Nation-building, in its modern sense, is a European phenomenon that emerged out of Europe's experience in the Renaissance, and with the French and industrial Revolutions. Nation-building, as the name suggests, however, entails an attempt to "build” such a community, rather than taking it for granted. While essential elements for building a nation, such as common language, history, and geography, could be objectively defined, some other elements of it are subjective. Thus, a people making a nation needs to create their own legends, national heroes, etc., which would distinguish them from other peoples and societies. The long history of Central Asia, the multi-ethnic, multi-religious, and multi-lingual character of the region, in addition to the seventy-year rule of communism, have made nation-building even more complicated.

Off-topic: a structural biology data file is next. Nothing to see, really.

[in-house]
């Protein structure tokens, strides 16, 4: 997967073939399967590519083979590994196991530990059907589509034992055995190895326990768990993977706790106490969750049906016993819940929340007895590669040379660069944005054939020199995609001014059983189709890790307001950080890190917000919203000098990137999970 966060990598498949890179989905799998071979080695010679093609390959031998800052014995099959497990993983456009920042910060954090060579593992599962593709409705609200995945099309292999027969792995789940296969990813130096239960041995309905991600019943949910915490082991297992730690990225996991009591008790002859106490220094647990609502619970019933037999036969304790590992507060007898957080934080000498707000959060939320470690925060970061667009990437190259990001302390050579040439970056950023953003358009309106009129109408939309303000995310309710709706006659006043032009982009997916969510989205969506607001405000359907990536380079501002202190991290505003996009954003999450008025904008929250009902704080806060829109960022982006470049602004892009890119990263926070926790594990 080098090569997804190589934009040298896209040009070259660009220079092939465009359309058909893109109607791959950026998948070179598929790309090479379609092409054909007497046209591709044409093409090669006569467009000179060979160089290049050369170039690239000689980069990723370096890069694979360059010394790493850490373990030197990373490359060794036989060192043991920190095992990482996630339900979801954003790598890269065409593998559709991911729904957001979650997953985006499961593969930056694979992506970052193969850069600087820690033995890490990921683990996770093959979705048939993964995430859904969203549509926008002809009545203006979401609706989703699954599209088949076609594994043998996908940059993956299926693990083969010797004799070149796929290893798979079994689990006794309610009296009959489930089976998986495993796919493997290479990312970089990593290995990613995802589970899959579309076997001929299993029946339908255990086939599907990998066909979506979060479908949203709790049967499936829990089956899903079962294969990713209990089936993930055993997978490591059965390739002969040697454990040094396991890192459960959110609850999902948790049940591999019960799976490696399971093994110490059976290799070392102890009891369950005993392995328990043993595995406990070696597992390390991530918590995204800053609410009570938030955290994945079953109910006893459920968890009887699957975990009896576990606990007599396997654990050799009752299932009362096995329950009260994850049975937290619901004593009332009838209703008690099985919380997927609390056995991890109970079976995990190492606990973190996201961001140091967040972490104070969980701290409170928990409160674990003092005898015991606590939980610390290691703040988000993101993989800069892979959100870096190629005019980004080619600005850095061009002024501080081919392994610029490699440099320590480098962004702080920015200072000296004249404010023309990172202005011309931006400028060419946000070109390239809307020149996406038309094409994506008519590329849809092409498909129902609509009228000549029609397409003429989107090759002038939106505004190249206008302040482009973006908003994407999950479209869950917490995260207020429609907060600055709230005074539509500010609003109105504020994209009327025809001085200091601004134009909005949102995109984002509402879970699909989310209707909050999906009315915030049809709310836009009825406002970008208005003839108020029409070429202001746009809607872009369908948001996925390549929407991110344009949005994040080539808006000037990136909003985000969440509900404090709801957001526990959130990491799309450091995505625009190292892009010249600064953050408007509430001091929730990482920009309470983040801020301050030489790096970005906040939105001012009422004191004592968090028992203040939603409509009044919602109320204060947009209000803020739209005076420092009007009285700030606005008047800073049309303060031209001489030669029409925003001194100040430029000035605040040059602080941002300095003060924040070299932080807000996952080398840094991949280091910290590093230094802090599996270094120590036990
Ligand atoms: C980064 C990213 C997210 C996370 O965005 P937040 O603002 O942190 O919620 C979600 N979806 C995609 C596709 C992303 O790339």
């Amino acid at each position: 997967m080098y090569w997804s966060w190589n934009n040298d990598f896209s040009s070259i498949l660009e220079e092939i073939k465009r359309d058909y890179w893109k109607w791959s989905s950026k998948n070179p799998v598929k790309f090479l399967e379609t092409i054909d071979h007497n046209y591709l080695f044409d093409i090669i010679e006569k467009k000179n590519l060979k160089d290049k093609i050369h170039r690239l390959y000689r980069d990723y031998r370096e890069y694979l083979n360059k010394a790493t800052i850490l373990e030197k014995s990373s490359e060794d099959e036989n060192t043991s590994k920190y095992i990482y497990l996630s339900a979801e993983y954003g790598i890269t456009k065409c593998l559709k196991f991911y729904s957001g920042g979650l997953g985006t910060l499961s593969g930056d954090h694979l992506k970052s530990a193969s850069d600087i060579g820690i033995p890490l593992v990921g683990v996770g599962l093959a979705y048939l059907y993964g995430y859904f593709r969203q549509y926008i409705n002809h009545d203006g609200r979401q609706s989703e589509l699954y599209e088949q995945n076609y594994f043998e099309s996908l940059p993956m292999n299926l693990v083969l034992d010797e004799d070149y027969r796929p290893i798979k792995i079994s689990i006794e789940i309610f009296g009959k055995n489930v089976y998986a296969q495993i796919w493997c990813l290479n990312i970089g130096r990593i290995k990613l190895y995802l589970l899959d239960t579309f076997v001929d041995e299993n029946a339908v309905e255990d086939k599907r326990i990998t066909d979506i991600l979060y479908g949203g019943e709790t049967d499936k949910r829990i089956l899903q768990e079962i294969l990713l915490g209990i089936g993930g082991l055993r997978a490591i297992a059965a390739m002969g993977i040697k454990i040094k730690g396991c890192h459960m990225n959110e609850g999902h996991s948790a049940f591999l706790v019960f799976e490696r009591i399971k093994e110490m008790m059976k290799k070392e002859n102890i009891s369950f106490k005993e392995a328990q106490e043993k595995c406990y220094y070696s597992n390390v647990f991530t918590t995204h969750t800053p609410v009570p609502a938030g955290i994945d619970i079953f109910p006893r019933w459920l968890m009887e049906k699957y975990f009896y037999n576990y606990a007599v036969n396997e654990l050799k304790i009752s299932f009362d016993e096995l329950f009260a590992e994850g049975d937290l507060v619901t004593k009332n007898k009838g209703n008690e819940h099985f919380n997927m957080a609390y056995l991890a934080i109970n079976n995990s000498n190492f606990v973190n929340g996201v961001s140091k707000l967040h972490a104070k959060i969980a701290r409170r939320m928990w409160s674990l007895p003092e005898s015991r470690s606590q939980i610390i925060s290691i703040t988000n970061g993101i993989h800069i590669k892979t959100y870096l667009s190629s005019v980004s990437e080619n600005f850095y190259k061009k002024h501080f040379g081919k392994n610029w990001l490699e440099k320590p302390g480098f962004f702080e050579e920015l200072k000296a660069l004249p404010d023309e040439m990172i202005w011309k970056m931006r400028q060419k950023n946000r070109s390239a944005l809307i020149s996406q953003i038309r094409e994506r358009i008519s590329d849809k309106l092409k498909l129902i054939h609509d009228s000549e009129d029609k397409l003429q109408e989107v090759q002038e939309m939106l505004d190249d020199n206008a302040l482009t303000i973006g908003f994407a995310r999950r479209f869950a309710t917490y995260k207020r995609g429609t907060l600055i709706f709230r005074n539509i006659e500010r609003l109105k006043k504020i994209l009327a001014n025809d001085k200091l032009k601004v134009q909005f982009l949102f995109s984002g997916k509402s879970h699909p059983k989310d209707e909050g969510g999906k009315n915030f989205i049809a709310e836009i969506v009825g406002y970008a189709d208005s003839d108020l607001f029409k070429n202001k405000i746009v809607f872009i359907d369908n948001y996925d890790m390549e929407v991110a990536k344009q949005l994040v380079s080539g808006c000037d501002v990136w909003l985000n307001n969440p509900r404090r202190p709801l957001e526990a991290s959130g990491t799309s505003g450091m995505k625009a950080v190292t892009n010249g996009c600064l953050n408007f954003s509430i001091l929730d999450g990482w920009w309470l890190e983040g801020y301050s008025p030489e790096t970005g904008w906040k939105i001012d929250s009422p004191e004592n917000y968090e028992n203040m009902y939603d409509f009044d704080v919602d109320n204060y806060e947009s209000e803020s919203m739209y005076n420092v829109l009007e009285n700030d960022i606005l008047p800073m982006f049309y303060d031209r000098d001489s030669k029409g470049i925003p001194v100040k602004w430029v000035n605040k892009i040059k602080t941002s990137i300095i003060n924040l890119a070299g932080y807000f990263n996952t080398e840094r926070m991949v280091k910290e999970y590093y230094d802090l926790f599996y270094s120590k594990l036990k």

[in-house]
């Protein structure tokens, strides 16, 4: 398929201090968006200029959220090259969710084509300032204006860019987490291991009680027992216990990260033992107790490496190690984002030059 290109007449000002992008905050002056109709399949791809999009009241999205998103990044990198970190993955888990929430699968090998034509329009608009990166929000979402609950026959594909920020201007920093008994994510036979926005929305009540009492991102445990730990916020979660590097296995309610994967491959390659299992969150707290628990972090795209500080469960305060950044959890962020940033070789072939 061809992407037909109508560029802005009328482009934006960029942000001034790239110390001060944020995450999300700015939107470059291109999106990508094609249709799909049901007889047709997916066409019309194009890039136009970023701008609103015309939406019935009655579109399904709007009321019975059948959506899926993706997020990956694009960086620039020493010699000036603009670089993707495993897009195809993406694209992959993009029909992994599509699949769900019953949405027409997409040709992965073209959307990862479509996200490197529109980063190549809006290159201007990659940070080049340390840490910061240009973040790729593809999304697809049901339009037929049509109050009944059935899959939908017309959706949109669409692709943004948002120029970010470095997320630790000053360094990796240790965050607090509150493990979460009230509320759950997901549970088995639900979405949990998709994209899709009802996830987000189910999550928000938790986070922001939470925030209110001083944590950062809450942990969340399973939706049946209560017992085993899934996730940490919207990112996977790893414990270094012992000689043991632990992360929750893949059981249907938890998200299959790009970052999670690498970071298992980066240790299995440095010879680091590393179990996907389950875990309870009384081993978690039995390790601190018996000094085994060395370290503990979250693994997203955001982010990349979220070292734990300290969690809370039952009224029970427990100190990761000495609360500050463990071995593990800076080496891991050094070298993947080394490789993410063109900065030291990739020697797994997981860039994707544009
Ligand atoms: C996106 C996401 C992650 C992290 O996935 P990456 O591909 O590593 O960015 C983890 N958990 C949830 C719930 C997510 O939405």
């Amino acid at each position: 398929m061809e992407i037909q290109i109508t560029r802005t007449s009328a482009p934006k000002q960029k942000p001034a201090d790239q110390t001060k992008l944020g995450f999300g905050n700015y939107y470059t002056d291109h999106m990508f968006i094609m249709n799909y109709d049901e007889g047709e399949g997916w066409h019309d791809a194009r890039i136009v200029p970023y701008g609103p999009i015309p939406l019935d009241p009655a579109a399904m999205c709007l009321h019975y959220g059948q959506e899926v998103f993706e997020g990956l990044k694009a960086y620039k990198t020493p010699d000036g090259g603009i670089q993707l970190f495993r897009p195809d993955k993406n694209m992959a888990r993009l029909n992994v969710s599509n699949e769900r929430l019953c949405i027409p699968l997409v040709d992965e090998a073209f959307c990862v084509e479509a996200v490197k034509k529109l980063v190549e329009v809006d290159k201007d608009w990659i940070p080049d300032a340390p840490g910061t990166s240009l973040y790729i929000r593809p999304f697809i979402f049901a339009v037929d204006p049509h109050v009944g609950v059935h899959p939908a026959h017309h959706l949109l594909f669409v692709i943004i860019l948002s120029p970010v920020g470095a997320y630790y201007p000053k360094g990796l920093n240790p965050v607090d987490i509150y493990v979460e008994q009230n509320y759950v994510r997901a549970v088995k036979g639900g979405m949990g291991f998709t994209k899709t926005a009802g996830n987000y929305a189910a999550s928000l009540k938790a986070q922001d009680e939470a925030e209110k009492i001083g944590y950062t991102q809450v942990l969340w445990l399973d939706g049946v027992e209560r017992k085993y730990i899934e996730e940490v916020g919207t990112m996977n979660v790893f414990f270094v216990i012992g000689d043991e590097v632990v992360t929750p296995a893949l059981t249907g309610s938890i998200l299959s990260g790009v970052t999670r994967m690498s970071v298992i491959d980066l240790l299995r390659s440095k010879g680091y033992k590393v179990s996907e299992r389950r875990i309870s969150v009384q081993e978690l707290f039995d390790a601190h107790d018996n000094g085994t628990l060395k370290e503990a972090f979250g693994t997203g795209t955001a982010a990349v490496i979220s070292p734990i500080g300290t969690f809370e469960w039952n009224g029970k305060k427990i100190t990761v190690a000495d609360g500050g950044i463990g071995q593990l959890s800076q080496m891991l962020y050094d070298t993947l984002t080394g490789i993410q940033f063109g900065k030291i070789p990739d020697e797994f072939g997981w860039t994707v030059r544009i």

Soviet Identity in Central Asia

Central Asia was introduced to a particular version of ethnic-based nationality under the Soviets in the 1920s. The question over the true nature of 'the people' (narod) had derived largely from German Romanticism (the idea of the Volk). It took on a Marxist character after the 1917 Revolution. It was suggested that 'the people' was "a natural ethnic entity, in the process of becoming and defined principally by its language.” (1) The year 1924 saw the dissolution of all the preceding administrative entities and a complete rewriting of the map of Central Asia, on the basis of 'one ethnic group, one territory'.” This was the first time that a colonial power forged not only countries, but also languages, national histories, folklores and literatures. "The ethnic group in question was not first defined by scientific analysis and then given administrative status. On the contrary, first it got its status, and then it was up to the experts to find it a post facto scientific foundation.” (2)